TIGTA Report Recommends Shortcutting Deficiency Procedures For Returns Claiming Casualty Loss Deductions

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A recent TIGTA report discusses the processes the IRS uses to evaluate tax returns that reflect a claimed casualty loss deduction.  TIGTA criticizes the IRS for allowing casualty loss deductions that are not allowed under current law. It recommends that the IRS institute up front checks to prevent the processing of returns that may reflect an erroneous casualty loss deduction. In so doing, I believe TIGTA is recommending that IRS violate a fundamental taxpayer right to access Tax Court through normal deficiency procedures. To IRS’s credit, IRS disagreed with TIGTA. In this post I will discuss the (admittedly wonky) issue.

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As readers may know in the Tax Cuts and Jobs Act Congress substantially cut back the ability of taxpayers to claim casualty deductions for the years 2018-2025, with losses only allowed when connected to claims associated with Federally declared disasters. 

How does this relate to tax procedure and tax administration?

The path from tax return filing to IRS processing is confusing, even for tax professionals. A recent helpful blog by NTA Erin Collins discusses the lifecycle of a tax return, including detailing the IRS’s review process before it posts to the IRS system. As the NTA notes, the vast majority of returns IRS processes without hiccup. If the return reflects an overpayment it either generates a refund (or offset) or begins the separate post-assessment collection stream. 

As the NTA notes, however, there are a number of detours a return can take that delay the normal process, including error resolution system (ERS): “ERS systemically identifies potential errors made on a taxpayer’s return and then requires an employee to manually review to address the identified error.”

If a return goes to ERS the return is manually reviewed. If ERS review confirms that there is an error, IRS generally sends either 1) a letter requesting additional information or 2) a math error letter.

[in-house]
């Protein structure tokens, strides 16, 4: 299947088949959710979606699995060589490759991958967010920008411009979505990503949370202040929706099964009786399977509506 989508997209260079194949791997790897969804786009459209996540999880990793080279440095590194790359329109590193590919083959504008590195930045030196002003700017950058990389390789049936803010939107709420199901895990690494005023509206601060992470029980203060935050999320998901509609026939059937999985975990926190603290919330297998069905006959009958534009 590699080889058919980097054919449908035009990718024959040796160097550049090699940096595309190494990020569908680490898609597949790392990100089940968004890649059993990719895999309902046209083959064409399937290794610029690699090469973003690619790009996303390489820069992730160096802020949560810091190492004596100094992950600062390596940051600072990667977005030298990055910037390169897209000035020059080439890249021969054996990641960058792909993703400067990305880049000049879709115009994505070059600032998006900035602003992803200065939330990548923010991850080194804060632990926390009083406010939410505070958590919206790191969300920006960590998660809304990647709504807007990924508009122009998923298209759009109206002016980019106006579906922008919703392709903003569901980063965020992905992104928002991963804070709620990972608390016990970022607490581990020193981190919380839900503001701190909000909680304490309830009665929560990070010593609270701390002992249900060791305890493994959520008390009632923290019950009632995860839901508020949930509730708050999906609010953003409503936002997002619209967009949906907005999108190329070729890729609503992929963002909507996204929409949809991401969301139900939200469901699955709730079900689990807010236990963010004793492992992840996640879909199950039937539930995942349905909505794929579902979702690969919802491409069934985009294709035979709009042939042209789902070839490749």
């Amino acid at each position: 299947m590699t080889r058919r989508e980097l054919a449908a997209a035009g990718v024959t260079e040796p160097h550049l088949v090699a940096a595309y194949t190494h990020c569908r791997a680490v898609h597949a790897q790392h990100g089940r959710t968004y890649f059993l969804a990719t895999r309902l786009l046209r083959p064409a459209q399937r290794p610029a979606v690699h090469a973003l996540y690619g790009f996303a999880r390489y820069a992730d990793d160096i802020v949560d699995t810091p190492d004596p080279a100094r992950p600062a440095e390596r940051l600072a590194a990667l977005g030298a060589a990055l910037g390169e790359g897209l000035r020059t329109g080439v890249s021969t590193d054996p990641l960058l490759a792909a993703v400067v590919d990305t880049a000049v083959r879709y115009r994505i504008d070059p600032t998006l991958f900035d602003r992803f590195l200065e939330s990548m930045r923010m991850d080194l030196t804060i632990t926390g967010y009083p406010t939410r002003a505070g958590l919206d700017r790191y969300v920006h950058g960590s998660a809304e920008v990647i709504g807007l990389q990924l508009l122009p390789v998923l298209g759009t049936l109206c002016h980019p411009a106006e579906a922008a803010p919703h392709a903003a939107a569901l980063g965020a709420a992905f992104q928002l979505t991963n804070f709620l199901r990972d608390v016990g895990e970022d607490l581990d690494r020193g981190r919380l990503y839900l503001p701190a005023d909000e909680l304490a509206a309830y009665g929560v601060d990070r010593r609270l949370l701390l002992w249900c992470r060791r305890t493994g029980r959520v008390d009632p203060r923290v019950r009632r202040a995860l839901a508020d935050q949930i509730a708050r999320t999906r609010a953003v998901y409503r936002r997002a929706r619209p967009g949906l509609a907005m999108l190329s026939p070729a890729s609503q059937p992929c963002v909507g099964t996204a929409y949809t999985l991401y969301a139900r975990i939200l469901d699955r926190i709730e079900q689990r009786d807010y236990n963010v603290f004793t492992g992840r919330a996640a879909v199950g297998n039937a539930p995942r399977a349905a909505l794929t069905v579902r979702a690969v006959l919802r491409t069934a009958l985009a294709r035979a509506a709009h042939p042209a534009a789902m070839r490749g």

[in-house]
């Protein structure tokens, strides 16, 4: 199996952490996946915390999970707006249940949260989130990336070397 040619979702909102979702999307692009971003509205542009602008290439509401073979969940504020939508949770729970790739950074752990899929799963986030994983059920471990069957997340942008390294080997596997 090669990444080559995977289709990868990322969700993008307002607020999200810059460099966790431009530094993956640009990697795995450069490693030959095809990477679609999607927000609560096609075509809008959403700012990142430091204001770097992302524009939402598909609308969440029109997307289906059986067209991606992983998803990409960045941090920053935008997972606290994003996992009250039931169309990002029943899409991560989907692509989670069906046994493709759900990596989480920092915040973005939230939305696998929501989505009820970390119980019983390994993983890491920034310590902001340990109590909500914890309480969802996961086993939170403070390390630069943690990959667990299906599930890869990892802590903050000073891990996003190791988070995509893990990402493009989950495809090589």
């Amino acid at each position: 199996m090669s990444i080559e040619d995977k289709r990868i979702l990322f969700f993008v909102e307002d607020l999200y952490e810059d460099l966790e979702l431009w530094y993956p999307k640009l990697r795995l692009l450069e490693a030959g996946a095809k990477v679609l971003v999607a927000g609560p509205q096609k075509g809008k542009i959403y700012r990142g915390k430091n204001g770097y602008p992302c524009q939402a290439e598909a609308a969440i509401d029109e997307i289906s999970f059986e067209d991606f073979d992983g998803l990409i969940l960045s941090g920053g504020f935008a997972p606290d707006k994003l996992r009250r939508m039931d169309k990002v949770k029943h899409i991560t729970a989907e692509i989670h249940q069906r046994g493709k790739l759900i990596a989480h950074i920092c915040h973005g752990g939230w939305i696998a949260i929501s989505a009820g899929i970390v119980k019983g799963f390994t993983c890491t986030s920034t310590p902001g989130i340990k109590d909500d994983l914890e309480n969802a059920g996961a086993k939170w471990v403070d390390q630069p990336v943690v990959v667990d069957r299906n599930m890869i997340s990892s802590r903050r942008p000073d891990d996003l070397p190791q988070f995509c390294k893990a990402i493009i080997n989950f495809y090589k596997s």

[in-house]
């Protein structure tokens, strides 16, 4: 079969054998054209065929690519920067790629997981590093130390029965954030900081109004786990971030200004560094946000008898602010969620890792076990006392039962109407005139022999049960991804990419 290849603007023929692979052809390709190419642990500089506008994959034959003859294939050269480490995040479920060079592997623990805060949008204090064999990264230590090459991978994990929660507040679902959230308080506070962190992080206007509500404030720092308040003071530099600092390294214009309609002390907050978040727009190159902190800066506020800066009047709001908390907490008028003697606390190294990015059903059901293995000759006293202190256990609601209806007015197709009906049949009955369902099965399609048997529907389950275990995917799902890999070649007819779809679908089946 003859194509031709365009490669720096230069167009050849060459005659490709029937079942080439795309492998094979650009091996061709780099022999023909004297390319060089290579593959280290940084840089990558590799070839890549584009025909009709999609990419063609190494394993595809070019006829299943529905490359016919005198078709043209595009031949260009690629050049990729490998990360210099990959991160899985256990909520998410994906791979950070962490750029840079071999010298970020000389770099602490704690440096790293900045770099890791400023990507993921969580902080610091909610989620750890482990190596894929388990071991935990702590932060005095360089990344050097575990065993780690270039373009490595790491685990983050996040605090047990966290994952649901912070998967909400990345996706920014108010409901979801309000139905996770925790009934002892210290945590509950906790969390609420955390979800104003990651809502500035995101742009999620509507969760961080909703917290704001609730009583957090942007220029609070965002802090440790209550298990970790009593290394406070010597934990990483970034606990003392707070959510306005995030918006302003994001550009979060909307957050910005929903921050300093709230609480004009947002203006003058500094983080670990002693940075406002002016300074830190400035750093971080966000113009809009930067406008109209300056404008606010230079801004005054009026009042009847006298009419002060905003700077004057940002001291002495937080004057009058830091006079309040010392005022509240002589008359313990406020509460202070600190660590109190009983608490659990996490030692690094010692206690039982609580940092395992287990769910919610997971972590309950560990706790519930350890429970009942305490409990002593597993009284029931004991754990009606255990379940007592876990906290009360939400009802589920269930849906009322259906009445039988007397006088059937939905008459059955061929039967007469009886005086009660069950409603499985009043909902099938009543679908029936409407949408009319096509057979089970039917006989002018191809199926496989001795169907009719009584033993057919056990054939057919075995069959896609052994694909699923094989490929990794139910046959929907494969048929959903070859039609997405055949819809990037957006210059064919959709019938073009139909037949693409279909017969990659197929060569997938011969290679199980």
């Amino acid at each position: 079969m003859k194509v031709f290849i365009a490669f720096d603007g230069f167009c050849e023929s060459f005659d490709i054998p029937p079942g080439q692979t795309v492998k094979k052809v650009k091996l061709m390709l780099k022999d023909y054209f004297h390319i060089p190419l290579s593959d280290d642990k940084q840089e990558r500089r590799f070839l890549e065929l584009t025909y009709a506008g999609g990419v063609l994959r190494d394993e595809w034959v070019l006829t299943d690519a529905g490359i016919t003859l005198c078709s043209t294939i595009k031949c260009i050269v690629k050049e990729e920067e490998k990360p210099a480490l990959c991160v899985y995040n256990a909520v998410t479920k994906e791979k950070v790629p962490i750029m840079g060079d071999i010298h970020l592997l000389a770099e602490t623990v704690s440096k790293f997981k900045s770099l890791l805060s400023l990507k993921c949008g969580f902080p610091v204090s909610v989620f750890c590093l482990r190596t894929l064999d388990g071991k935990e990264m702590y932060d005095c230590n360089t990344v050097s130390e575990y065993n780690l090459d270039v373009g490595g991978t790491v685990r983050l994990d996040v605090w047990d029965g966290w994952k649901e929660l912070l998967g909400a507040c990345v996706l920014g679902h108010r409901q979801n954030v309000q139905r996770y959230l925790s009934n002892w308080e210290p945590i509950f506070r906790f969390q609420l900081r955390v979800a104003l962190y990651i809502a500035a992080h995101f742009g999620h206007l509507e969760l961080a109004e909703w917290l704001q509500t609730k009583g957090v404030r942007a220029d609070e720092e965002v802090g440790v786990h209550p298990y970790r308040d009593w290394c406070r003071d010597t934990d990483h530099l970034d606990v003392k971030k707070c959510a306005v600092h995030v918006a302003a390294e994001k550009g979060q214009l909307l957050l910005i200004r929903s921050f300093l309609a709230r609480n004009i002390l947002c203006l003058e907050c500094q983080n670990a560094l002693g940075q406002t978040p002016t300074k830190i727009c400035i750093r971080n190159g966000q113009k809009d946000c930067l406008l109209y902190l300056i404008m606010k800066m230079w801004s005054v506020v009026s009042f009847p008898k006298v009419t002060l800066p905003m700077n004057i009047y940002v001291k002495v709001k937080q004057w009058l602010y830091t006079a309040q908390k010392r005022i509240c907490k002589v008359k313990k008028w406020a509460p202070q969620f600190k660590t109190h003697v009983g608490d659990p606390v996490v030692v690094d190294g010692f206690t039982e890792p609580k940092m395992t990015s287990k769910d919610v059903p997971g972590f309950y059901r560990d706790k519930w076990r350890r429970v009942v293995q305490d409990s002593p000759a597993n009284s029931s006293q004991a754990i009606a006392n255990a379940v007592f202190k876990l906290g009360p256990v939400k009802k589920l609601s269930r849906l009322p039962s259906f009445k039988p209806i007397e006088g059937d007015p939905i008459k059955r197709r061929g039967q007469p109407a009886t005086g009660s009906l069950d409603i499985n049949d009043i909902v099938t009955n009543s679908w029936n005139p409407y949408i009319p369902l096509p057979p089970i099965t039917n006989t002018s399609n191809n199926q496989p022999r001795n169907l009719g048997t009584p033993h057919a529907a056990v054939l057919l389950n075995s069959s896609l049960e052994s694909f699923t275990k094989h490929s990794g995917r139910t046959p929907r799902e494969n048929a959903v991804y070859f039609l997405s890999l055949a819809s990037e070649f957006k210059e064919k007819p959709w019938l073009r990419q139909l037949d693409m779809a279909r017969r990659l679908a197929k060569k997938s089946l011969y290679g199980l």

The TIGTA report reviews the process IRS uses to evaluate returns that reflect a claimed casualty loss deduction:

When the President declares a Federal disaster or emergency, immediate notification is made to the Governor of the affected State or U.S. Territory, appropriate members of Congress, and Federal departments and agencies. The Internal Revenue Service (IRS) Disaster Assistance and Emergency Relief Program Office prepares and distributes an internal Disaster Relief Memorandum to the IRS that summarizes the tax relief to be provided. Individuals and businesses in eligible counties are identified by zip code. For those individuals and businesses affected, the IRS adds the specific Federal Emergency Management Agency (FEMA) disaster declaration number (hereafter referred to as a FEMA number) that identifies the Federally declared disaster to the tax account. Taxpayers who live outside the identified zip codes and are affected by a Federally declared disaster can self-identify by calling the IRS’s disaster toll-free telephone line. The IRS will automatically grant tax relief and manually input the FEMA number on the taxpayer’s account. 

TIGTA has previously reviewed post TCJA returns claiming casualty loss deductions and has noted that returns claiming casualty losses have failed to include the FEMA declaration disaster number (i.e., the FEMA number) as required on Form 4684, Casualties and Thefts. TIGTA found over 12,000 2019 returns that failed to include the FEMA number. Those returns reflected over $309 million in casualty loss deductions.